‘middle East Peace Not As Remote As Generally Thought,’ Eshkol Says
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‘middle East Peace Not As Remote As Generally Thought,’ Eshkol Says

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Prime Minister Levi Eshkol told the World Affairs Council of Los Angeles that “Israel has still a great deal to do, but I think we have given the Jewish civilization a new lease on life and a new vitality.”

He stressed to the assembled 1,000 community leaders, Jewish and non-Jewish, that Israel was “not an anti-Arab country.” He said Israel sought peace and cooperation and that there was no issue between Israel and the Arab countries which could not be settled. He predicted that Middle East peace was “not as remote as is generally thought.”

He said the disturbances in the area were actually due to an attempt to impose “a single standardized hegemony.” He added that the road to peace in that part of the world depended on recognition of the right of diverse states to exist. He stressed that there was no reason to view the Middle East as “a blind alley,” adding that “the only inevitability that we admit in the Middle East is the “inevitability of peace.”

Mr. Eshkol described his talks in Washington and travels across the United States and said that he had been “deeply moved” by the expressions of friendship “for my country.” He was welcomed by Mayor Samuel Yorty, who presented him with the key to the city. Stanley Mosk, State Attorney General, made welcoming remarks on behalf of Governor Brown. The Attorney General emphasized the identity and friendship of California with Israel.


Addressing this afternoon thousands of Los Angeles Jews at an enthusiastic reception given him by the board of the Jewish Federation-Council here, Premier Eshkol called for immigration to Israel and for study of Hebrew. “We should like you to help build our population and our country,” he said. “We in Israel feel there is one Jewish people the world over.” He told of his “pride and joy” in hearing Hebrew spoken by local children who greeted him. He issued a call for the study of Hebrew not only by children but also by parents.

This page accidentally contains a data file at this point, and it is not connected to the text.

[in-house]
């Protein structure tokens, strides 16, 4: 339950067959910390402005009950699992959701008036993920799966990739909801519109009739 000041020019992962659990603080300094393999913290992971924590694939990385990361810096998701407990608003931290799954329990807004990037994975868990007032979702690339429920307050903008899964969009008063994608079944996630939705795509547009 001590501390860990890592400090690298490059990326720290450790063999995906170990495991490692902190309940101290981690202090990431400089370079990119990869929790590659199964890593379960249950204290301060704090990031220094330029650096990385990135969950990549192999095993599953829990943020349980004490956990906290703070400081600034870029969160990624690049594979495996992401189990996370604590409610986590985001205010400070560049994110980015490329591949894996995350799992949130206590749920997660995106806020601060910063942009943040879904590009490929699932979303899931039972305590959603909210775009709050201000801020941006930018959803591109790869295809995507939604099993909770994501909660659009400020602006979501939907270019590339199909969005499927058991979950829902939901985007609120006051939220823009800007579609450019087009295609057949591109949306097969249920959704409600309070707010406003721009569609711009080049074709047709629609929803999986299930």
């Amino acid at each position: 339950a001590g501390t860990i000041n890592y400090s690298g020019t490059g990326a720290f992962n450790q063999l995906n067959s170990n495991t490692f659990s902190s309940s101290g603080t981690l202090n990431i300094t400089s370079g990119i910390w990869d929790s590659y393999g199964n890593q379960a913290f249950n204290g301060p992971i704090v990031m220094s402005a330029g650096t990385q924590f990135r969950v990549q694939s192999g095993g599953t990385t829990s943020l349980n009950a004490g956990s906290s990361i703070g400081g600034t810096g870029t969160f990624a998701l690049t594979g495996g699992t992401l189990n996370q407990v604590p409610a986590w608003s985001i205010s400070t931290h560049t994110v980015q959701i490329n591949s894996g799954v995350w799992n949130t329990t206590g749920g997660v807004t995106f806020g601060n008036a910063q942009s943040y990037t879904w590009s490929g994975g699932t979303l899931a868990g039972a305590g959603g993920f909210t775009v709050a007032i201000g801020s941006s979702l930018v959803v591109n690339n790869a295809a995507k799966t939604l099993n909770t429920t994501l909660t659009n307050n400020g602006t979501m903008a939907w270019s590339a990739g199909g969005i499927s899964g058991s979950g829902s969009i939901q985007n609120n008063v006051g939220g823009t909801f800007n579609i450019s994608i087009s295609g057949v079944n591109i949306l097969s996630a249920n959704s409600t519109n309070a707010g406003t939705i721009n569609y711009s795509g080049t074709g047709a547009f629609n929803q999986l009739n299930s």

Mr. Eshkol, visibly moved by the reception, went to the microphone and joined in the singing of “Heiveinu Shalom Aleichem.” Expressing enthusiasm over Los Angeles Jewry, he said that Israel needed aliyah of such people because of the “knowledge, daring and spirit in which your community is so rich.”

Previously he toured the Universal City movie studios where he was greeted by film stars Gina Lollobrigida, Barbara Stanwyck, Robert Taylor and Rock Hudson. They and movie executives expressed friendly interest in Israel and Mr. Eshkol invited them to visit the country and to make films there. He also told the Motion Picture Association that Israel would welcome activity by the film industry in Israel to develop the Israeli cinema potential. He said this was a medium which could do much in enlightenment and education.

The Premier left Los Angeles this afternoon for Chicago where he will get an honorary degree from Roosevelt College. He will then proceed to New York City and will attend the commencement exercises of Yeshiva University where he will be given an honorary degree. Instead of returning to Israel aboard the S.S. Shalom as originally planned, Mr. Eshkol will fly via El Al to Switzerland for a few days rest and will then proceed to Israel.

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